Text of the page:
Myrtle Beach Is for Canadians! 7 Things to Love About Myrtle Beach

Does it feel like forever since you’ve felt warm weather? More than one million Canadians escape the cold climate every year by heading to Myrtle Beach in search of sunshine and surf (as well as shopping and golf). It’s not as hot as Florida (the average year-round temperature is 24°C), but you’ll shave hours off your driving time. (If you’re flying out of Toronto save even more travel time with two-hour nonstop flights from Porter Airlines from February until May.)

Mrytle Beach Pier - Photo courtesy Visit Myrtle Beach

Myrtle Beach Pier – Photo courtesy Visit Myrtle Beach

In addition to spring break revelers and laid-back seniors, families make up a big part of the Myrtle Beach tourism demographic. Check into a beachside hotel with a waterpark for onsite amusement and then venture further afield to explore the many communities spread across the 100 km of sandy South Carolina shoreline that make up the area known as the Grand Strand.

Skywheel on the Boardwalk - photo by Anne Bokma

Skywheel on the Boardwalk – photo by Anne Bokma

1. Hit these three hotspots

The Myrtle Beach Boardwalk & Promenade, Broadway at the Beach and Barefoot Landing are three distinct areas within just a few kilometres of each other that feature shopping, restaurants and plenty of attractions. The highlight of the 2 km walkable oceanfront boardwalk is the towering iconic SkyWheel, a fixture on the shoreline landscape.

Broadway at the Beach, located about two km from the ocean, is a sprawling entertainment centre with live shows and family attractions, including the state’s largest waterpark with a wave pool and lazy river, the Hollywood Wax Museum (you can’t miss the great ape climbing up the side of the building), a play park for school-age kids and preschoolers and two of the best museums in Myrtle Beach: WonderWorks, an interactive science museum billed as “an indoor amusement park for the mind,” with 100 interactive exhibits, including a bed of nails and a virtual roller coaster, and Ripley’s Aquarium, an 85,000 sq. ft. collection of wonders of the sea, where you can touch friendly horseshoe crabs, sea urchins and star fish and watch stingrays being fed by divers during several daily shows.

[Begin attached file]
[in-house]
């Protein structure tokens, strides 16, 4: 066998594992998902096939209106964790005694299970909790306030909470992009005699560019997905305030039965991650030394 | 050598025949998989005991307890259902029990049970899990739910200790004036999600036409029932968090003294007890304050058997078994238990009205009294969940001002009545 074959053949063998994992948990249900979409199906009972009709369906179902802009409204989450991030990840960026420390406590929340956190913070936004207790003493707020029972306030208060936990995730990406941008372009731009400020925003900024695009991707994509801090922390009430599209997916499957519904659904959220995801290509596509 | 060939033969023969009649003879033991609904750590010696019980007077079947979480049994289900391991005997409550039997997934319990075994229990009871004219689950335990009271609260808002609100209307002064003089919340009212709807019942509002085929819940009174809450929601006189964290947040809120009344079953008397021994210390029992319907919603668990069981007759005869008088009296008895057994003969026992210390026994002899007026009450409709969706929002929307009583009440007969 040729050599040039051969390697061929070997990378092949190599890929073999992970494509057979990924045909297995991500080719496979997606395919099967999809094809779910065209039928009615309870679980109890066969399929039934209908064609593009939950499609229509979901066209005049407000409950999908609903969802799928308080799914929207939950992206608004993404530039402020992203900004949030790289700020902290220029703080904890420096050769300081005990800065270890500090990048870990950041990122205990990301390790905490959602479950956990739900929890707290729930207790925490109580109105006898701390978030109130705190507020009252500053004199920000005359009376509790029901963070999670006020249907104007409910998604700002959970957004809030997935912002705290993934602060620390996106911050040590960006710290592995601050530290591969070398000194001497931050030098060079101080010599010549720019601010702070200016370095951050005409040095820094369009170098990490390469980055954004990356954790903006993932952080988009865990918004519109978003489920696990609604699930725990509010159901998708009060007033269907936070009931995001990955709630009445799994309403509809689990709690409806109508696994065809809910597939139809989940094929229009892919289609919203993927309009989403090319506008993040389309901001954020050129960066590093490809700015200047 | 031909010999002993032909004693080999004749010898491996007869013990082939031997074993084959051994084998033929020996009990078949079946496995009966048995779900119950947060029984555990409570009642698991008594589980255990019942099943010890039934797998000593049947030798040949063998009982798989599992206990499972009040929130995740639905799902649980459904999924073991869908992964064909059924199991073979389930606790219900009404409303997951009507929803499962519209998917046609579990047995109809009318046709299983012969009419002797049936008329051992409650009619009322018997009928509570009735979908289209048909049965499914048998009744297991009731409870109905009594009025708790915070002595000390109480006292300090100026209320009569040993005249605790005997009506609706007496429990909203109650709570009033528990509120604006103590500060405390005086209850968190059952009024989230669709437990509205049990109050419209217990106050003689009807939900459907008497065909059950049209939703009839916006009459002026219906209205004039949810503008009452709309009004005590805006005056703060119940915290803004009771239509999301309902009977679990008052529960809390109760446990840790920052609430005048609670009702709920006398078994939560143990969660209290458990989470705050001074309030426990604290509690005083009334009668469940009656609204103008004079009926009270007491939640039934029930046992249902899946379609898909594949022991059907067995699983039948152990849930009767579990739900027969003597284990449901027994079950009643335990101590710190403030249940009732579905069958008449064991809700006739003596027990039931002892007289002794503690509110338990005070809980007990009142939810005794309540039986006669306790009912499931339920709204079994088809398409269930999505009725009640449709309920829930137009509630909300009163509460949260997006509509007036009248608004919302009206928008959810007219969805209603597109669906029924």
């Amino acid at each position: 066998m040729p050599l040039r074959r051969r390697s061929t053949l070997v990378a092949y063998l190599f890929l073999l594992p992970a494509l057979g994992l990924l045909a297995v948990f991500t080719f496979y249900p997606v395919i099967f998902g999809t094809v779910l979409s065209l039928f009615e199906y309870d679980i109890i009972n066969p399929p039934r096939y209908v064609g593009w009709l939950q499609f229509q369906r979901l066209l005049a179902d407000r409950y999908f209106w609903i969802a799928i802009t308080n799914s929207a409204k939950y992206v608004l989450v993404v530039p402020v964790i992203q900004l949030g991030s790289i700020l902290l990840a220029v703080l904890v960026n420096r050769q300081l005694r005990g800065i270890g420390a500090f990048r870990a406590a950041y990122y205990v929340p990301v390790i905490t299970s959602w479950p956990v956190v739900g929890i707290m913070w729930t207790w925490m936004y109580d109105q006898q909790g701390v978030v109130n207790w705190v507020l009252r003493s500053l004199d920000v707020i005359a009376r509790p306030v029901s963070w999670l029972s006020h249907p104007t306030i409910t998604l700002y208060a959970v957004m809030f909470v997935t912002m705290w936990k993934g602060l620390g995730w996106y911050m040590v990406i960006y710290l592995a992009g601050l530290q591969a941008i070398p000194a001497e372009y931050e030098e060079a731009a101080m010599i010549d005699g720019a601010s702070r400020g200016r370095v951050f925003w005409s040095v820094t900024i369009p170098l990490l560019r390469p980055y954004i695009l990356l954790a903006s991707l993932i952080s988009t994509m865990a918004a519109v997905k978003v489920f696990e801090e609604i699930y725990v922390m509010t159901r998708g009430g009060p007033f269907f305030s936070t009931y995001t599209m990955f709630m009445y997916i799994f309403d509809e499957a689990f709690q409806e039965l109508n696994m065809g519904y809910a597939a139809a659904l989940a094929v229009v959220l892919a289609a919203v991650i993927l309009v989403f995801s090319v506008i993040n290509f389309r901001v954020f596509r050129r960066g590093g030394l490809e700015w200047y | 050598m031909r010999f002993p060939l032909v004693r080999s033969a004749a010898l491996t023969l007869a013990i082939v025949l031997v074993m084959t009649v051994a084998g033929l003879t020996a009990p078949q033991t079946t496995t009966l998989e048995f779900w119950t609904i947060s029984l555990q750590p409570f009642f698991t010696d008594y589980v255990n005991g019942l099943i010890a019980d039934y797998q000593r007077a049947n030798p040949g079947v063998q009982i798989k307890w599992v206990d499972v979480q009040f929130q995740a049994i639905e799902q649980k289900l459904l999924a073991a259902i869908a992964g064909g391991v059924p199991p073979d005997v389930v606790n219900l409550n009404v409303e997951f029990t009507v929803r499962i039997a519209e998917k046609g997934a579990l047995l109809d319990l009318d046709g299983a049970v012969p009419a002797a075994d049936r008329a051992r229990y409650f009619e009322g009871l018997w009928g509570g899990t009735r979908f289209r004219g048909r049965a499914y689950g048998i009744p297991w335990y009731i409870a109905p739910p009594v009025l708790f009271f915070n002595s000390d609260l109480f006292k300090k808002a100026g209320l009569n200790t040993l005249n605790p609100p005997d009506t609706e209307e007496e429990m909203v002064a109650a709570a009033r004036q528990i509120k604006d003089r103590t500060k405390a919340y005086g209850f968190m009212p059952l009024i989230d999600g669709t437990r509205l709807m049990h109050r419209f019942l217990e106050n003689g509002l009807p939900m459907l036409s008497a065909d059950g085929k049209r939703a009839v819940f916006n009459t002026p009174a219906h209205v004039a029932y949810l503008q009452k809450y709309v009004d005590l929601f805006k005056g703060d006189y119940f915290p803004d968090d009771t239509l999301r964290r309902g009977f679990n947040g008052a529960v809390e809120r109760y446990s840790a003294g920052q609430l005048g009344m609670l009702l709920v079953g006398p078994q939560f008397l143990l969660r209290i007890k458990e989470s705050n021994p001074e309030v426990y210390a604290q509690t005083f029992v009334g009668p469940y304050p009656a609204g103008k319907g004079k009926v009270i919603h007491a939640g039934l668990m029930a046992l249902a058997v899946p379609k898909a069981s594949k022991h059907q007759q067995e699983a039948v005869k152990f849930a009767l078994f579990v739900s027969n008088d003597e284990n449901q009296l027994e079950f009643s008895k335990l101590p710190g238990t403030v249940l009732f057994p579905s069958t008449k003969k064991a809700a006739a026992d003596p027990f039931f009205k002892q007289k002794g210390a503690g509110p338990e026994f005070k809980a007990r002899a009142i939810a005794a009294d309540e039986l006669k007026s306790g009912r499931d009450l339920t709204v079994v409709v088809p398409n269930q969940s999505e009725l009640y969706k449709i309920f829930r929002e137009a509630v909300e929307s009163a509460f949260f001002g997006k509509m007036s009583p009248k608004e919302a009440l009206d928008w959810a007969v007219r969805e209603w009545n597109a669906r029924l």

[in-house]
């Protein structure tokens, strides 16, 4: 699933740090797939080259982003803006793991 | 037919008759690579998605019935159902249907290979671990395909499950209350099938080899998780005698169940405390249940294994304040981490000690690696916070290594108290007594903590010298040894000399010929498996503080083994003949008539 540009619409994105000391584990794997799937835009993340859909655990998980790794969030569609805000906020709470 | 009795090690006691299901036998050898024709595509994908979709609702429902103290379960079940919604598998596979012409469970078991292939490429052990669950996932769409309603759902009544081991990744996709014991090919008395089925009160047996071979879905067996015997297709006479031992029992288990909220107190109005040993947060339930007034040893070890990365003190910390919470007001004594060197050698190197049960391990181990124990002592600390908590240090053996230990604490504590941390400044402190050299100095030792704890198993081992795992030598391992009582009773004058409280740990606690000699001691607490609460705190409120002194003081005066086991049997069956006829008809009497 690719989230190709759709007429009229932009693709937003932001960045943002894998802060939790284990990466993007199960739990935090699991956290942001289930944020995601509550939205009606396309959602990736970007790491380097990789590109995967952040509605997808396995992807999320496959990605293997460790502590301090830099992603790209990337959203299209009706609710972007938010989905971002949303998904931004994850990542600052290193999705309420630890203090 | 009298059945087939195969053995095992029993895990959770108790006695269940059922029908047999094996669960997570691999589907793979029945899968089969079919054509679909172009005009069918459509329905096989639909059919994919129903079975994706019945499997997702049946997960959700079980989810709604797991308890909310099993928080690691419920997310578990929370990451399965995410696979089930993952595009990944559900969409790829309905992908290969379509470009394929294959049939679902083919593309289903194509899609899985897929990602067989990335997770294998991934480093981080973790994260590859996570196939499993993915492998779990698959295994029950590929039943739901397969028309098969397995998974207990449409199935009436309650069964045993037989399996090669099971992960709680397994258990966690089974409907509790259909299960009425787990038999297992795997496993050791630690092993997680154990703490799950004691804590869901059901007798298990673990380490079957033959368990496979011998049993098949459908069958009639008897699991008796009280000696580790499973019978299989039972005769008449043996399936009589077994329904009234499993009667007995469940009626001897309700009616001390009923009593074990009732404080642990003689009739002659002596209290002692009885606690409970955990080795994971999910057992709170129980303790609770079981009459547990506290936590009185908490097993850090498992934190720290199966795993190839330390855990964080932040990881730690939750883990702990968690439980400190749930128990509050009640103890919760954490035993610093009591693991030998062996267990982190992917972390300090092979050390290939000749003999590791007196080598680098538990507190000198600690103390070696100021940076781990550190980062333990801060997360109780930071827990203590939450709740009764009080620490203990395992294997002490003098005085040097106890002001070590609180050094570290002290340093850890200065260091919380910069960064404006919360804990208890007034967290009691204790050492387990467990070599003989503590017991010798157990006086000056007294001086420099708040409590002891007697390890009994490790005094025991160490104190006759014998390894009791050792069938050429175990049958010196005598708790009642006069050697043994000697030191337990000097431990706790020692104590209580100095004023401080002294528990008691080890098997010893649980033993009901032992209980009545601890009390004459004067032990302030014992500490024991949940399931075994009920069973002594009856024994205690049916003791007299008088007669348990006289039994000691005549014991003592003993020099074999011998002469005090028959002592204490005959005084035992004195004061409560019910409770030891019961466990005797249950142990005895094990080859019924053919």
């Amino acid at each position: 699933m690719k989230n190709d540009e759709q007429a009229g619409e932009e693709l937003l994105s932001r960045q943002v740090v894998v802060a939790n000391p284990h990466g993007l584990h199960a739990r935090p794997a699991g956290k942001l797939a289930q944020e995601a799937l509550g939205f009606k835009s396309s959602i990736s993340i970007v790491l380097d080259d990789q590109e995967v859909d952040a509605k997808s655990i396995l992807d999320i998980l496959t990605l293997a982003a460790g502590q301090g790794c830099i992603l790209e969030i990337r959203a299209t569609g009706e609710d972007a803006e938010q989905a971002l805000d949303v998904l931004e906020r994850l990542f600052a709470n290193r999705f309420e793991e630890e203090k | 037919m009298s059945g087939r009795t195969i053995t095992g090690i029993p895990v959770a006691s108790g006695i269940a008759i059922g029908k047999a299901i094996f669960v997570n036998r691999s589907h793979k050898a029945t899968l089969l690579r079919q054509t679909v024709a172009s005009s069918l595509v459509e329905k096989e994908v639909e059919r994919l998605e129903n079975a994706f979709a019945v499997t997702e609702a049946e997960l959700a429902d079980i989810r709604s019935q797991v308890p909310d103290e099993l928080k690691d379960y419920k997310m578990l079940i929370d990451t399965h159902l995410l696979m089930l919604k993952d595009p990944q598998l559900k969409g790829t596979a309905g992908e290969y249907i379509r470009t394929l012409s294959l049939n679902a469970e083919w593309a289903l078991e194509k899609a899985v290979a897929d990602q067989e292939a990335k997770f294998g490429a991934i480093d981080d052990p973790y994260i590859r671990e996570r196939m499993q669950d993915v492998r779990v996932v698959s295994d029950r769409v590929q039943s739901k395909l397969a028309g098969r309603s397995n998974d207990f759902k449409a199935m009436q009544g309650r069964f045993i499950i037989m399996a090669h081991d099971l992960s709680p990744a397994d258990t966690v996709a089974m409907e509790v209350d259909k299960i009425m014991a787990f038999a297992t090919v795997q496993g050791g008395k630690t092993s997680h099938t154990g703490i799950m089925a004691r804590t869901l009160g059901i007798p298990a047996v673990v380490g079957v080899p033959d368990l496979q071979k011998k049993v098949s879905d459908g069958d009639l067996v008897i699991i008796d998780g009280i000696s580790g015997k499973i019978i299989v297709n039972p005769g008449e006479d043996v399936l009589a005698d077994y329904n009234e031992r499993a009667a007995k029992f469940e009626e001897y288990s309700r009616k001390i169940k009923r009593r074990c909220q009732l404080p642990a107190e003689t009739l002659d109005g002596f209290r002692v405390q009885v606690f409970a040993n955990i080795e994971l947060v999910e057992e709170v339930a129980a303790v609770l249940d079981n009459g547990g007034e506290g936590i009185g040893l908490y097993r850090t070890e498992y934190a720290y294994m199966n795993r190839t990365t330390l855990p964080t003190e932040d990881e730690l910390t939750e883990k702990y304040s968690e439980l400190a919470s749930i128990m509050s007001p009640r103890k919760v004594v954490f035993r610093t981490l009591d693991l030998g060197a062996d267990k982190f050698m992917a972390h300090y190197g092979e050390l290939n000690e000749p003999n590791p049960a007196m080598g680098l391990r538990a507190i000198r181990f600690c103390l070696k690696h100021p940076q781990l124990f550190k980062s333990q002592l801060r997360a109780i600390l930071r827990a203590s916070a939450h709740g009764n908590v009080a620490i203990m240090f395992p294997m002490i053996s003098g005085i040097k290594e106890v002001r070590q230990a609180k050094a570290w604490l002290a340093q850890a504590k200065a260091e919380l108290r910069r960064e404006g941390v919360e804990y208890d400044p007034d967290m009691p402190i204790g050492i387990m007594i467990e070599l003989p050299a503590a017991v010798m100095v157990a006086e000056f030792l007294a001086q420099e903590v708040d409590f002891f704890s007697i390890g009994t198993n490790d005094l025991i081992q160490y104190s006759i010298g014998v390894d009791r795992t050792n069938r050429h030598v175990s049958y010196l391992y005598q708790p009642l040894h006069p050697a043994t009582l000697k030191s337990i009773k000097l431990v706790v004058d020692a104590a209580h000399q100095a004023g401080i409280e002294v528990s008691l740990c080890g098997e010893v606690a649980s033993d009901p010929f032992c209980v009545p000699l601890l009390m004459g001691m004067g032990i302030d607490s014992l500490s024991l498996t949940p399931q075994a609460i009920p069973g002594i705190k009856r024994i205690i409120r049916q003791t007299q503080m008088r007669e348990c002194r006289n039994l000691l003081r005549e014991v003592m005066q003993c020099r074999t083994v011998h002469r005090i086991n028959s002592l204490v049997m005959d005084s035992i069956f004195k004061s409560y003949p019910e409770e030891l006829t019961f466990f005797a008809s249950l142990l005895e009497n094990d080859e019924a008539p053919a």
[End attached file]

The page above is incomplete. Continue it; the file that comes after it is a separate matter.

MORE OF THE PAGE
The fun continues at Barefoot Landing (1.6 km from the ocean), which also has plenty of retail and restaurant options and where wildlife takes centre stage with Alligator Adventure, one of the largest facilities for reptile life in the world, and the T.I.G.E.R.S. Preservation Station where you can watch cubs and large cats as they interact and play. Here’s where you can also ride an authentic representation of a Barnum & Bailey carousel, featuring 40 animals cast from original molds.

Marsh at Murrells Inlet Photo courtesy Visit Myrtle Beach

Marsh at Murrells Inlet Photo courtesy Visit Myrtle Beach

2. Take a drive along the coast

Tour the Grand Strand to check out the variety of sandy beaches and some of the 14 communities along the shoreline, including the quaint fishing village of Murrells Inlet (be sure to stop in at the Dead Dog Saloon where patrons have pinned up hundreds of photos of their dearly departed canine pals) and Surfside Beach, known as one of the most family-friendly beaches on the Strand—it’s cleaned daily, supervised by lifeguards, features free games such as shuffleboard and is the area’s first autism-friendly travel destination.

Mini golf at Spy Glass Adventure Golf Photo courtesy Visit Myrtle Beach

Mini golf at Spy Glass Adventure Golf Photo courtesy Visit Myrtle Beach

3. Plenty of greens for little golfers